BERLIN, Aug 11 (Reuters) – Beset by low air fares and
relentless competition, airlines around the world are waking up
to the value of their frequent flyer programmes and realising
they can boost profits as well as brand profile.
A multitude of global carriers – preserved by complex
cross-border ownership rules that curb dealmaking – means that
simply selling tickets is no longer lucrative. Industry body
IATA predicts a 3.5 percent drop in fares this year and for
airlines’ net profit margins to reach just 2.4 percent.
BERLIN, Aug 7 (Reuters) – Companies in Germany, Russia’s
biggest trade partner in the European Union, are starting to
feel the pain of a deepening standoff between the West and
Moscow, with firms from defence to car manufacturing warning
about a hit to business.
Germany sold about 36 billion euros ($48 billion) of goods
to Russia last year, almost a third of the EU’s total, and some
6,200 German firms are active there with 20 billion euros of
BERLIN, Aug 6 (Reuters) – The outbreak of the Ebola virus in
West Africa, conflict in the Middle East and a possible trade
war with Russia could all hurt air travel this year, a leading
industry group said.
“All have the potential to dent demand,” Tony Tyler,
Director General of the International Air Transport Association
(IATA), which represents around 240 airlines, said on Wednesday.
BERLIN, July 31 (Reuters) – Lufthansa, Europe’s
largest airline by revenue, reported lower than expected
second-quarter profit as ticket prices fell on North American,
Asian and European routes and strike action weighed.
“We are not happy with the second quarter … We have a lot
of catching up to do in the summer,” Chief Financial Officer
Simone Menne told journalists on Thursday.
BERLIN, July 22 (Reuters) – Governments should take the lead
in reviewing how risk assessments for airspace are made, the
head of the International Air Transport Association said,
sidestepping calls for a conference of global airlines on the
The issue of flying over conflict zones is in focus after
Malaysia Airlines flight MH17 was shot down over
rebel-held territory in eastern Ukraine on Thursday.
BERLIN/GENEVA, July 18 (Reuters) – As international
investigators head to rebel-held eastern Ukraine to piece
together what – and who – caused a Malaysian airliner to plunge
into the steppe, securing evidence in the middle of a war zone
is a major challenge.
Proving what happened beyond doubt and to the satisfaction
of the warring parties may already be all but impossible, after
local people and rebel fighters have spent 24 hours sifting and
moving debris and bodies and Ukraine and Russia make detailed
allegations against each other and argue over the black boxes.
FARNBOROUGH, England, July 17 (Reuters) – The prospect of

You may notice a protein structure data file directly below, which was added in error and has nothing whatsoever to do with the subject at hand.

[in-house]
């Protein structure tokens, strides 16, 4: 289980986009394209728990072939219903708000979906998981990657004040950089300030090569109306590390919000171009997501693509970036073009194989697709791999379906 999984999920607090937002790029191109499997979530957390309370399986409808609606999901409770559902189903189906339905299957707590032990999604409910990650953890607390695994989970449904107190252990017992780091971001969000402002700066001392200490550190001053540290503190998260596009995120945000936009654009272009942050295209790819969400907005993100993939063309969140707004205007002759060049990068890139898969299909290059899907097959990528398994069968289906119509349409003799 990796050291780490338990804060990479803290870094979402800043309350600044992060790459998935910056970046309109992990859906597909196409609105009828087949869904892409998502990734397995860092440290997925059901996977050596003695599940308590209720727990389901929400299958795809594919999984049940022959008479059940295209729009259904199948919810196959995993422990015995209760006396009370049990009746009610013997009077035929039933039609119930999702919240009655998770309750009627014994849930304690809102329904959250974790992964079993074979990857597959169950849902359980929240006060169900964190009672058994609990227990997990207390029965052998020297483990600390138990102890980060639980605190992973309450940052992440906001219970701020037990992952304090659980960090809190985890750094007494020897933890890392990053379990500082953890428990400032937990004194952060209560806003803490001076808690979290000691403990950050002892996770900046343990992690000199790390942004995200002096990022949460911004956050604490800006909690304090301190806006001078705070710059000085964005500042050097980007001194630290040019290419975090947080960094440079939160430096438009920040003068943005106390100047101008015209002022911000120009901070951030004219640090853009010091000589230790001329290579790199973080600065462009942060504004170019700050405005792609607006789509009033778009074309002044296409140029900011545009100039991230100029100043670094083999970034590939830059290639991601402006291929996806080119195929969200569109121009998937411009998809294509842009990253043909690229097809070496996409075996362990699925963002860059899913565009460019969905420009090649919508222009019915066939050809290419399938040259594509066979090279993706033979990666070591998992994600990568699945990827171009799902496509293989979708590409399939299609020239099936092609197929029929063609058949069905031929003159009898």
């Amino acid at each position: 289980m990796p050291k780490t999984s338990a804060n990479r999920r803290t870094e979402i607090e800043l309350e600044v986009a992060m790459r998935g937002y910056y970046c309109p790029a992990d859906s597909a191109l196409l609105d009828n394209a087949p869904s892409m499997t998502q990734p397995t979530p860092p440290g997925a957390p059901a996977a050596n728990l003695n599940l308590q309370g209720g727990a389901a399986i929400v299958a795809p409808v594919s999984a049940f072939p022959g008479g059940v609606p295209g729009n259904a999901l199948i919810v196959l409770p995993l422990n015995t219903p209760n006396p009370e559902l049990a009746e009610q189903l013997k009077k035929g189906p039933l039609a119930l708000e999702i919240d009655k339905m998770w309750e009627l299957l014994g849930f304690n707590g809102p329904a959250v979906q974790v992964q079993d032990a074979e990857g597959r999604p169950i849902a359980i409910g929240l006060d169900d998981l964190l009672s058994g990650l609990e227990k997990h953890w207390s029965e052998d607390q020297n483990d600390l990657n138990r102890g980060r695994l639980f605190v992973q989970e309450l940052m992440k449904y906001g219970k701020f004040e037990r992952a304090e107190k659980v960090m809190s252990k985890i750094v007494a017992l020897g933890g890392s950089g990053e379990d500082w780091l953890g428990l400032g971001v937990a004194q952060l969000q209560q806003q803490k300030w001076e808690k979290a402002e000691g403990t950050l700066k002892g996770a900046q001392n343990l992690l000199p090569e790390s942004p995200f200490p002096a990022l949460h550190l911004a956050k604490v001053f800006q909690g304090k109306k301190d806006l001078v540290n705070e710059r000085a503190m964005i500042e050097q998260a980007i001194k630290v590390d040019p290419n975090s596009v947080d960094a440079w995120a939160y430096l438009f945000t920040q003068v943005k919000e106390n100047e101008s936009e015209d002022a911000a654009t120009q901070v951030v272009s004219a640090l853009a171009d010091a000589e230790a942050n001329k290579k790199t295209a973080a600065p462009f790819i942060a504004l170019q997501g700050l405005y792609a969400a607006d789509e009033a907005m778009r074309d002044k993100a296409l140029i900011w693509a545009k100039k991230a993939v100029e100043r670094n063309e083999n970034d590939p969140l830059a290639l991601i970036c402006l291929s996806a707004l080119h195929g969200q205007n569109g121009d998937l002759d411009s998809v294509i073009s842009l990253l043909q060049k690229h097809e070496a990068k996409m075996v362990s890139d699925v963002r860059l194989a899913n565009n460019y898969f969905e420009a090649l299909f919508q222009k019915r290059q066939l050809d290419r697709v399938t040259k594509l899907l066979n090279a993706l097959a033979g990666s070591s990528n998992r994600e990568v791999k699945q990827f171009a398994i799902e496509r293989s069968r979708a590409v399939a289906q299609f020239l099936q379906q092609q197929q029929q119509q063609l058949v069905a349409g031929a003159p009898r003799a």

huge time savings, less waste and more design options have drawn
aerospace firms to invest in additive layer manufacturing, also
known as 3D printing, though it may be years before parts made
this way are common in planes and weapons.
In 3D printing, components are made by building up layers of
titanium or other raw materials using computer-driven machines,
compared with traditional casting which involves taking a piece
of material and cutting away to create the desired part.
FARNBOROUGH England (Reuters) – Airbus (AIR.PA: Quote, Profile, Research, Stock Buzz) and Boeing (BA.N: Quote, Profile, Research, Stock Buzz) climbed close to the $100 billion mark for plane deals at the Farnborough Airshow on Wednesday, demonstrating healthy demand for new passenger jets despite concerns raised by their already record full order books.
Recent profits warnings from the likes of Lufthansa (LHAG.DE: Quote, Profile, Research, Stock Buzz) and Air France-KLM (AIRF.PA: Quote, Profile, Research, Stock Buzz) have stoked fears of a sharp slowdown in demand for new aircraft or even cancellations.
FARNBOROUGH, England, July 15 (Reuters) – Airbus clinched
its first airline customer for a newly revamped model with a
tentative deal with Malaysia’s AirAsia for 50 A330neo
wide-body jets worth over $13 billion on Tuesday.
The deal was sealed with a peck on the cheek from the French
boss of Europe’s largest planemaker for AirAsia founder Tony
Fernandes, who told the Farnborough Airshow: “We’re Airbus’s
largest plane customer and definitely the most loved”.
FARNBOROUGH, England, July 15 (Reuters) – The world’s
largest planemakers returned to business as usual on day two of
the Farnborough Airshow, inking deals worth about $25 billion
with the industry’s top financiers on Tuesday after an
ill-tempered clash over their latest aircraft designs.
The flurry of business deals involved names that mean little
to most travellers but which keep the wheels turning of a $100
billion annual market for jetliners that remain in hot demand in
emerging markets, as the West limps out of recession.